Three numbers—1-9-4—appearing on every Heritance wine label describe its heritage, explained winemaker Bernard Portet to wine writers over dinner at Corduroy in D.C. last Thursday. It marks the efforts of one family’s nine generations of winemaking, which now extends to four continents—Europe, North America, South America, and Australia.
Born in the same room as his father and same house as his grandfather in Cognac, France, Portet brought his winemaking tradition to California’s Napa Valley in 1968, where he co-founded the prized Clos Du Val winery in 1970 (sold in 2009). His family continues to make still wines that are then distilled into fine Cognac, while his brother makes wine in Australia. Portet’s passion for wine drew him out of retirement after just a couple months when he established Heritance wines and also began yet another venture in South America, where he makes Ñandú Malbec in Argentina.
Portet applies what he learned as a boy in Bordeaux, where his father managed the great Grand Cru Chateau-Lafite-Rothschild. He remembers that a focused learning began around age 14 when he and his father began to explore wine cellars around the region. His father schooled him on the complexities of terroir, matching the right grapes to their optimal vineyard sites, and careful blending.
Wine is made to complement food rather than overpower it, he noted, as he described his winemaking philosophy. While many modern winemakers strive to produce explosive flavor, Portet focuses on producing balanced, elegant, and well-structured wines that work extremely well with food. When asked what specific foods to pair, he explained, “Last thing I want to be is really black and white.” Ultimately, much depends on what people like, although there are certain principles that help make good matches, such as matching wine and intensities.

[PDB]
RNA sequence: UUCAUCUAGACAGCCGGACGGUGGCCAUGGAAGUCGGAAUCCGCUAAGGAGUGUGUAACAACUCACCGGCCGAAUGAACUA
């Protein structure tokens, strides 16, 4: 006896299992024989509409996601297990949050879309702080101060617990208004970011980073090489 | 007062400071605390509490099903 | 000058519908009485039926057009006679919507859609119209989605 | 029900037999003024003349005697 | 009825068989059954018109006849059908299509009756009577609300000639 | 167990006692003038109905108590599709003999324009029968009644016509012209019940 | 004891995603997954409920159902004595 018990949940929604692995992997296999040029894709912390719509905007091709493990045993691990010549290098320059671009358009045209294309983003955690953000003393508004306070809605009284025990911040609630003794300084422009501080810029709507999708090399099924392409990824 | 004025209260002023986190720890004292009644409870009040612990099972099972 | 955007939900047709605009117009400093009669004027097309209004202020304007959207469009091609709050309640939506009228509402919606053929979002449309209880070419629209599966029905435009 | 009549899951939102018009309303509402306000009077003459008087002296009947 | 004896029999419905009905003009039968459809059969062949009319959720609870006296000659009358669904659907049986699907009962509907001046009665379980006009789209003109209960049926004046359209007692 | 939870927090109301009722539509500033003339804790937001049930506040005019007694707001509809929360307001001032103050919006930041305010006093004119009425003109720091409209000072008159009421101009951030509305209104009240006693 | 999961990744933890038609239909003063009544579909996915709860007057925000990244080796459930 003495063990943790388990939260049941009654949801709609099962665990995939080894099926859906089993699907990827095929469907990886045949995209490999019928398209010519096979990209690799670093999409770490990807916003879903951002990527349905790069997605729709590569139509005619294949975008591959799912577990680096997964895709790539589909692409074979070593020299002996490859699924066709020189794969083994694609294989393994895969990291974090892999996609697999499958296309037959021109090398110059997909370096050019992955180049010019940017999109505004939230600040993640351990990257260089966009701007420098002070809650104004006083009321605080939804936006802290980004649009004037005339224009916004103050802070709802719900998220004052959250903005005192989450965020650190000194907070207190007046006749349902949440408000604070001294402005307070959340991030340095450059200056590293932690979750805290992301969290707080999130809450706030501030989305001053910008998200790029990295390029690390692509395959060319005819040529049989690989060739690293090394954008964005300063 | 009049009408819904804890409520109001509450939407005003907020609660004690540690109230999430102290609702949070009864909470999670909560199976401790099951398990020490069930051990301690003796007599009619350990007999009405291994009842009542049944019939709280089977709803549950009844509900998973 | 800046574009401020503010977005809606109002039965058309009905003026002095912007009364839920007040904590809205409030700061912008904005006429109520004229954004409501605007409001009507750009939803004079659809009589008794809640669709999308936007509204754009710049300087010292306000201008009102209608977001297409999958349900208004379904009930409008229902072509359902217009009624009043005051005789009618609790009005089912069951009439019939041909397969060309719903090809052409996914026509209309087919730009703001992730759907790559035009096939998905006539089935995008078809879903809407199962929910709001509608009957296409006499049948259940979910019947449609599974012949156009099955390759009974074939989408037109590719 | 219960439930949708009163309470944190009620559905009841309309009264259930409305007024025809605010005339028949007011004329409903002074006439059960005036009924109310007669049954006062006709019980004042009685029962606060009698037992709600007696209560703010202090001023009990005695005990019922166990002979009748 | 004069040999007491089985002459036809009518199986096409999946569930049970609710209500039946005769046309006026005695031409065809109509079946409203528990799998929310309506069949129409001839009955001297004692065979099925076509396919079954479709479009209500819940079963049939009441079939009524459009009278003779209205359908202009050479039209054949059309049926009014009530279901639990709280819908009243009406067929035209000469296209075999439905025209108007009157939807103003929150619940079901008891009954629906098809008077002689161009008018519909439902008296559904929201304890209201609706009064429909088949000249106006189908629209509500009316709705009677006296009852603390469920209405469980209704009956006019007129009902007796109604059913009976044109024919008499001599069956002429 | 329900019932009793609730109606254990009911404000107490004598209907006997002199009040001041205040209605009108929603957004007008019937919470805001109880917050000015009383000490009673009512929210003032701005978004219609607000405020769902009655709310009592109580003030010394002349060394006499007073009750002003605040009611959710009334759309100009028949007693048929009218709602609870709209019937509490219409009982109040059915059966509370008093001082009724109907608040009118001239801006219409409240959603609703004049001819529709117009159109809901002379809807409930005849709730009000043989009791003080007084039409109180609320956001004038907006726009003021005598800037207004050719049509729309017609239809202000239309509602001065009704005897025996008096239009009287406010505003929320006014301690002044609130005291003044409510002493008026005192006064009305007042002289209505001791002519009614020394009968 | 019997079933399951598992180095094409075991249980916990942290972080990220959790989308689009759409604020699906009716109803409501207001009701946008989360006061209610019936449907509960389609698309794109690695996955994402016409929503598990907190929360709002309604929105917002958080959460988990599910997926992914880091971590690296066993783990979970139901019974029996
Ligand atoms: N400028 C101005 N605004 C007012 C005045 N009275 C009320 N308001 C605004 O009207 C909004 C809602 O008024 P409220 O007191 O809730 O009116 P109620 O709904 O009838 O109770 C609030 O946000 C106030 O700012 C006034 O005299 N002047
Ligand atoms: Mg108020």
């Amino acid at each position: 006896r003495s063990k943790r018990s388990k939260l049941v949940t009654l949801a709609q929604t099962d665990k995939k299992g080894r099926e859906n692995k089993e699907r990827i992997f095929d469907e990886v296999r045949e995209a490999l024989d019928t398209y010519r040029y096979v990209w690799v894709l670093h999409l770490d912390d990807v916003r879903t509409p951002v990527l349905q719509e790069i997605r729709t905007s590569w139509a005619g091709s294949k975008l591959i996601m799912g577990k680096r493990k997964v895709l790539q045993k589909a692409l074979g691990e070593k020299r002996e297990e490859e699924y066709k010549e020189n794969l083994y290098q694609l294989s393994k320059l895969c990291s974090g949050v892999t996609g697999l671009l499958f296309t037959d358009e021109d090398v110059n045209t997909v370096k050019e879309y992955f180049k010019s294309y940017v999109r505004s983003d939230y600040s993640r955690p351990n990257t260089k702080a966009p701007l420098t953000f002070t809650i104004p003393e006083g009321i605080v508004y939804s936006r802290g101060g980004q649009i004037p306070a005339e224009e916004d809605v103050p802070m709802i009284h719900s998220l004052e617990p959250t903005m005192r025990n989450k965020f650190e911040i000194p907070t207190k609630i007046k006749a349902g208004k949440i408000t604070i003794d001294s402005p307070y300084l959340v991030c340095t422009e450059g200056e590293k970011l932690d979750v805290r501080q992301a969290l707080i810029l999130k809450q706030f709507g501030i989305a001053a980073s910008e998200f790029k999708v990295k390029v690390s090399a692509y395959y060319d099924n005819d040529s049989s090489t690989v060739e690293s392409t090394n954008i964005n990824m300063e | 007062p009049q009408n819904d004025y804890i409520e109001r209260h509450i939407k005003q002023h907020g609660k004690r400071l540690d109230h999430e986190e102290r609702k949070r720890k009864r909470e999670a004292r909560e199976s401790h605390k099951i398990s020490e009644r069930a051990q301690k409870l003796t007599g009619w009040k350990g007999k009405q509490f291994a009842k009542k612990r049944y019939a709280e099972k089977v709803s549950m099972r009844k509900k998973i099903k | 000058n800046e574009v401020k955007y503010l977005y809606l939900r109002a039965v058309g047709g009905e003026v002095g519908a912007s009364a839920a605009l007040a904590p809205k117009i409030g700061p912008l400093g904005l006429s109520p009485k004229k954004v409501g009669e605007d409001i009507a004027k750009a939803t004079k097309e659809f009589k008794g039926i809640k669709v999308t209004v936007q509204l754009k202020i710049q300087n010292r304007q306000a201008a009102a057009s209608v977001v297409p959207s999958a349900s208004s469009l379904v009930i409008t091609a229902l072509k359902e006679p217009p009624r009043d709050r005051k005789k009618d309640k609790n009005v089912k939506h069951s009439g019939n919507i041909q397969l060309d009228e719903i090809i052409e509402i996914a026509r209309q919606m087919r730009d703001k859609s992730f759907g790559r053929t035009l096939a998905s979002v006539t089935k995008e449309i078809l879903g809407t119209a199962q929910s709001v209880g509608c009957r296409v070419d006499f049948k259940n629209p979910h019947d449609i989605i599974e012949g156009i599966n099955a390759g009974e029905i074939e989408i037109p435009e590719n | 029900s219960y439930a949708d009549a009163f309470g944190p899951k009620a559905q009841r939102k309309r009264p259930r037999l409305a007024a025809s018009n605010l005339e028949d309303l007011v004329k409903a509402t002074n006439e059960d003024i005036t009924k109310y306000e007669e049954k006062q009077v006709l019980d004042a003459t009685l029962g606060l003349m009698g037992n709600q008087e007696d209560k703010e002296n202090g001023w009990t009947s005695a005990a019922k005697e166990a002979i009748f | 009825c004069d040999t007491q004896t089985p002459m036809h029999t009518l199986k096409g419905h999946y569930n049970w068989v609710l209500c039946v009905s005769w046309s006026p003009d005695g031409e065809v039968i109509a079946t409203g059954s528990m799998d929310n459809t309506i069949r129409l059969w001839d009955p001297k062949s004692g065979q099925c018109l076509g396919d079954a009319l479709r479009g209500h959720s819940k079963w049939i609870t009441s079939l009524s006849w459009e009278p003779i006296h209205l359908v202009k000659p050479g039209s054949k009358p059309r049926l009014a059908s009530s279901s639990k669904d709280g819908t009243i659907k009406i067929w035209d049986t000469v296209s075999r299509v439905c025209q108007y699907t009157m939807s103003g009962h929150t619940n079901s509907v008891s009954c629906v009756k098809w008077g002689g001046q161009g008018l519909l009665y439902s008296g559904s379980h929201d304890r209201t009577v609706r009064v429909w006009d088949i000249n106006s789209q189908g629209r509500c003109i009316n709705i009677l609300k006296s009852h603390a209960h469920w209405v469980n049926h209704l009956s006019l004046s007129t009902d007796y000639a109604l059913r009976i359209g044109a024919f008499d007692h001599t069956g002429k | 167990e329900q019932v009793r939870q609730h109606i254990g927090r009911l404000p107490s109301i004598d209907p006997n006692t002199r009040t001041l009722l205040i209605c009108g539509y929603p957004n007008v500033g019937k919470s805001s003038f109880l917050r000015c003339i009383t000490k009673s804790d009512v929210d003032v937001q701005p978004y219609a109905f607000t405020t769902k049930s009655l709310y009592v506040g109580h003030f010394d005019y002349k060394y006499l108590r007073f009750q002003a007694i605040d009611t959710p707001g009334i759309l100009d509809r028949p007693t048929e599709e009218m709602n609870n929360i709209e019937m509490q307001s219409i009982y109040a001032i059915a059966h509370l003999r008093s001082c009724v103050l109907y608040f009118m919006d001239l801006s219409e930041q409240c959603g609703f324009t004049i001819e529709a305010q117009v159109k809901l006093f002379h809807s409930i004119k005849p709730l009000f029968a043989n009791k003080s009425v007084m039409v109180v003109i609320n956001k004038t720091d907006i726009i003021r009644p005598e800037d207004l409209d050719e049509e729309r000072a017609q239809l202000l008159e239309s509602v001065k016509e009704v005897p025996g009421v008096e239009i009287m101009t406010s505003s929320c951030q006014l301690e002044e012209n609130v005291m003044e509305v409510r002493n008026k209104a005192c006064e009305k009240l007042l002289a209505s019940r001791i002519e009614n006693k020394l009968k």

Heritance wines and the Ñandú Malbec indeed proved exceptionally food-friendly.
We opened with a 2011 Heritance Sauvignon Blanc, produced with Napa-grown Sauvignon Blanc (88%) blended with the Rhone varietal Roussanne (12%), which Portet sourced from California’s Paso Robles. This medium-gold wine aged in stainless steel offered tropical fruit, ripe citrus, and a creamy viscosity. More complex than many other Sauvignon Blanc wines, Portet described it as possessing a beautiful and generous nose along with fresh, crisp, flavor that includes ripe grapefruit and minerality. This matched beautifully with a cold asparagus salad.
Next up was Heritance’s beautifully complex and limited production (only 217 cases) 2011 Pinot Noir, produced with grapes from Napa’s cool Carneros region and aged in French Oak. This deliciously balanced, bright ruby wine has loads of character, including light, fruity, spicy, and creamy qualities. This wine is available for direct shipping to consumers while supplies last.
Ñandú Malbec offered a gorgeously floral aroma along with rich black fruit from plum and cherry to blueberry. Not explosive but still expressive on the palate, it possesses good concentration and structure (assisted by 2% Cabernet Sauvignon) making it a suitable companion for a wide range of dishes. True to family tradition, one of his daughters designed the label, which includes an image of Argentina’s flightless and shy bird—the Ñandú. These birds flee on their feet at the sight of humans, waiving soft and elegant feathers—a symbol of the elegance expressed in this wine.
The final two wines were Heritance Cabernet Sauvignon selections from 2008 and 2010, offering tasters the opportunity to explore different Napa Valley vintages. Older and from a warmer year, the 2008 displayed an impressively soft, deeply fruity and plummy profile that Portet aptly called “feminine.” Produced in a cooler year, the 2010, he pointed out, was more rustic and akin to traditional Bordeaux, with a hint of bell pepper, complexity, deep color and deeper black fruit. It will improve over the next several years. Both held their own matched with Wagyu Beef Strip Loin with Rutabaga Gratin.
Highly recommended, all these wines are offered at reasonable prices ranging from $24 to $36 suggested retail. Look for them at Pearson’s Wine and Liquors, Dean & Deluca, Cairo Wine and Liquors in D.C. and other retail outlets. You can also try them at Rasika, Ripple, Bistro Bis, and other fine restaurants.
Originally published on Examiner.com.